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Recently in chat, a discussion arose about a dual mass flywheel. I am blissfully ignorant regarding how a dual mass flywheel actually functions and what the delta is between a dual mass flywheel and a standard flywheel.

I understand the basics of a flywheel and why you want one on your vehicle but diving any deeper than that is not within my knowledge base.

Can someone please illiterate the delta between the two flywheel types?

Are there other types of flywheels that deserve an honorable mention?

Are there benefits to having a dual mass flywheel?

Please post a diagram or other visual learning aid to assist in my enlightenment.

  • Another "type" you might consider is a lightweight flywheel. Here is an excellent question about those. – JPhi1618 Sep 28 '16 at 18:51
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A dual mass flywheel (or DMF) is a flywheel that is split into two halves (hence the name...), with a spring or springs between them to dampen out sudden changes in torque and rotation speed, and thus smoothen out vibrations in the drivetrain - making for a smoother drive, particularly in diesel engined vehicles, and the newer two and three cylinder engines that aren't as smooth as a properly balanced larger engine.

As usual, Wikipedia provides a nice diagram (red: crankshaft side, blue:transmission side):

enter image description here

The key disadvantage of them is that they wear out, and are very expensive to change - often meaning they get replaced with conventional solid flywheels by owners of older vehicles who are less concerned about refinement.

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The dual mass flywheel is typically misunderstood by a number of people. It's function is not to provide a smooth ride but is actually designed to protect the gearbox from destruction.

My car, a run of the mill Volkswagen 1.9 TDI from twelve years ago, develops a staggering 250ftlb of torque. If this was fitted with a solid flywheel, this is more than enough torque to, if I'm harsh with the throttle and clutch, destroy the gearbox within 20,000 miles.

Because the dual mass flywheel is relatively expensive when compared with solid flywheels that will fit the car, for example from the early VR6 engines on the previous models, I am aware of a number of people within the owners clubs who have opted to go this route when replacing their dual mass flywheel. Typically following this a trashed gearbox follows some months later.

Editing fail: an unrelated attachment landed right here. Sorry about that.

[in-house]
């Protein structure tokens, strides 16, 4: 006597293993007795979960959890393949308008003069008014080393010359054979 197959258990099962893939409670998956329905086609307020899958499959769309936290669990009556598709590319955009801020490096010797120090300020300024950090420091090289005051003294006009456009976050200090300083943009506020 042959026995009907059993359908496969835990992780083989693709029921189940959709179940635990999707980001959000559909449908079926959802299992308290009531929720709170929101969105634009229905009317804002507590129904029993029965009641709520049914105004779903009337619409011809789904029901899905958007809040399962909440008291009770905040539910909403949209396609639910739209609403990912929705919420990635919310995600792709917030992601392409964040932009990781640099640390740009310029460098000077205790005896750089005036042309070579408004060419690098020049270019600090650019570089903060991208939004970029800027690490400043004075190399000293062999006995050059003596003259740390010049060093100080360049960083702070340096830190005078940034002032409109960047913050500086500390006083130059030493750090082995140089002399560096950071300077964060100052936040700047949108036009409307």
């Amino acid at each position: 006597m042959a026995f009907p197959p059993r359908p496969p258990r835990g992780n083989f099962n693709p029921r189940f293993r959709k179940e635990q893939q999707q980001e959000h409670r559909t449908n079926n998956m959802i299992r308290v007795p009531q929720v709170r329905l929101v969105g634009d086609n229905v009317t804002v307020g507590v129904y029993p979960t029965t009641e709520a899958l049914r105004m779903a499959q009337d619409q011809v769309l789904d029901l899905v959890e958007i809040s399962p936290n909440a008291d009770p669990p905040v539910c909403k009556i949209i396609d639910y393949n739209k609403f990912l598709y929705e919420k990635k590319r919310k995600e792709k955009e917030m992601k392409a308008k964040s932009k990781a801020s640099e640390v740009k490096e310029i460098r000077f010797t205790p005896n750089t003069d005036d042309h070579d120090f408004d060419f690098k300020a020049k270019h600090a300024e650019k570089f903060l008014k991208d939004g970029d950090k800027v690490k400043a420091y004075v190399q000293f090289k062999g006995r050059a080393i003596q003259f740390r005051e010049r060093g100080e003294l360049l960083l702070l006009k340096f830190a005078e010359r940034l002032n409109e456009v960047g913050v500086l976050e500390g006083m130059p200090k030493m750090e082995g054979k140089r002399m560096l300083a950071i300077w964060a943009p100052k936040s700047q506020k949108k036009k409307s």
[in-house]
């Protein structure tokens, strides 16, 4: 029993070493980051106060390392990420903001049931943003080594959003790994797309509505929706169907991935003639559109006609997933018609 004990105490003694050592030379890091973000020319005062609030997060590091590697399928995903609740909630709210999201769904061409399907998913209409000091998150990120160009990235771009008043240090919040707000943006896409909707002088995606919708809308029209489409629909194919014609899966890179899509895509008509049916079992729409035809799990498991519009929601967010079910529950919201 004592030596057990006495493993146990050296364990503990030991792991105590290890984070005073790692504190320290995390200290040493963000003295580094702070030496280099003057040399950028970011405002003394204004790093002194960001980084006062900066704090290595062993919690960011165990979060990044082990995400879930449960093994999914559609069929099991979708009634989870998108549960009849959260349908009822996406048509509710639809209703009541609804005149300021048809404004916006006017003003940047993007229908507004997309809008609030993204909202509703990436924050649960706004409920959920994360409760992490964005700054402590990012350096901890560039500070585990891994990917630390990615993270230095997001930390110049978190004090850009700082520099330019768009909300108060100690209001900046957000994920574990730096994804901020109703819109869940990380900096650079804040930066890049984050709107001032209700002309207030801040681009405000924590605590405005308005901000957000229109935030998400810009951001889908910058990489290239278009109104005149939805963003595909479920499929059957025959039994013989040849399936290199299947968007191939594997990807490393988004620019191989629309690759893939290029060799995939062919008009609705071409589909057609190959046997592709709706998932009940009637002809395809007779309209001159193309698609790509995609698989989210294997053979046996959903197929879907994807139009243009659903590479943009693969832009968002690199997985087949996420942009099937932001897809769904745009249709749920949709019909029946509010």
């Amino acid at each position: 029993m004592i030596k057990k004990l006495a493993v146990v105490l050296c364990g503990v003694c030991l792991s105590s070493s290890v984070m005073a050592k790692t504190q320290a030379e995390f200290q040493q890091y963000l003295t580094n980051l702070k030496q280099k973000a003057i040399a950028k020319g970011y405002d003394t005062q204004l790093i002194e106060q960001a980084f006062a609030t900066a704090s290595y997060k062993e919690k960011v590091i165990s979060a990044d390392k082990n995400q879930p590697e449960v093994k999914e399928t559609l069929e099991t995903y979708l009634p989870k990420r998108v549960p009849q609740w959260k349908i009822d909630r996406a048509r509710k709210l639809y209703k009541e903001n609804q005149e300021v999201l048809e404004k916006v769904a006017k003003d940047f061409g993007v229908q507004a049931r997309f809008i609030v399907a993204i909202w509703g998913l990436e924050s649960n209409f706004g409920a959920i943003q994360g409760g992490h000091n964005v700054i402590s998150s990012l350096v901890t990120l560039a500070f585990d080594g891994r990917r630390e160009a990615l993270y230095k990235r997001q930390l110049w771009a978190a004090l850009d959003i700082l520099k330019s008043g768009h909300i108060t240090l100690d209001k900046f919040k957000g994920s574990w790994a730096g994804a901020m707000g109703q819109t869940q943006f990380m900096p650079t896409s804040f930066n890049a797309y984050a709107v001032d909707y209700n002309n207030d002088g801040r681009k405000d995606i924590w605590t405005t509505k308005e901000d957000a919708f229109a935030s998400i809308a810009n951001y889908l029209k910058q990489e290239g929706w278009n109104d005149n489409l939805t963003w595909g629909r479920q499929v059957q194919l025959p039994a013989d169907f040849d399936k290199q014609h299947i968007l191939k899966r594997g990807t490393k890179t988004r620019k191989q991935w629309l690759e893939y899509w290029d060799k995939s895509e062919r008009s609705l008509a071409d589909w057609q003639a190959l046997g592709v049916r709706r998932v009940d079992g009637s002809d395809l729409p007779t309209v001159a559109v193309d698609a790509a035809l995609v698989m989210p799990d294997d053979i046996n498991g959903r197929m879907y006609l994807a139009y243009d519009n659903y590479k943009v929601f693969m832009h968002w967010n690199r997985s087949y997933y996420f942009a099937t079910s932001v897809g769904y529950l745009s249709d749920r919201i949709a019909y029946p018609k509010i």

So, the dual mass flywheel is effectively a consumable / sacrificial part designed to prevent the considerable expense of a gearbox rebuild.

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    It's worth noting that at least VW mounts them nowadays not only in diesel engines, but pretty much all high-torque gasoline engines as well. – Bartek Banachewicz Sep 28 '16 at 11:01
  • "High torque"? or typical VW gear box? In my experience, all VW parts turn into consumable/sacrificial parts after that 60k mile warranty runs out. – justinm410 Sep 28 '16 at 15:21
  • High Torque, mines on 135k miles and doesn't miss a beat. My neighbors' Passat bit the dust at 267k miles when a seal in the turbo blew. – Steve Matthews Sep 28 '16 at 15:28
  • Can I ask where you got this info? All the mechanics I go to recommend using the single mass and say if you break the gearbox it's likely 'driver error'. ( disclaimer I recently switched to a single mass and may very well may have a broken gearbox XD) – Jesse Reza Khorasanee Sep 30 at 21:50
  • There are a few articles online that do warn of gearbox damage should you switch to a solid flywheel. To be frank, manufactures fit them for a good reason. Given that most modern cars are designed by accounts, they wouldn’t go to the additional expense if they weren’t needed. Many mechanics will suggest going to a solid flywheel as it makes them able to charge less for the job whilst pocketing a higher profit (solid flywheels are about 20% of the price of a DMF) – Steve Matthews Sep 30 at 22:13
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Adding to what Nick and Steve have said. Consider the millisecond-by-millisecond operation, and that the rated torque is an average over the engine cycle.

In fact the engine is producing large spikes of torque during each cylinder's combustion event. Rather than transferring this into the gearbox the DMF averages the torque output, reducing the peak and spreading it over a larger range of crank position.

This is of course, good news for drivetrain components.

This chart nicely illustrates my point:

enter image description here

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DMF is basically torsional vibration isolator. It does not do anything with damping. It is not damping element. DMF isolates vibrations coming from engine and preventing to reach to gearbox. You may want to look this thesis

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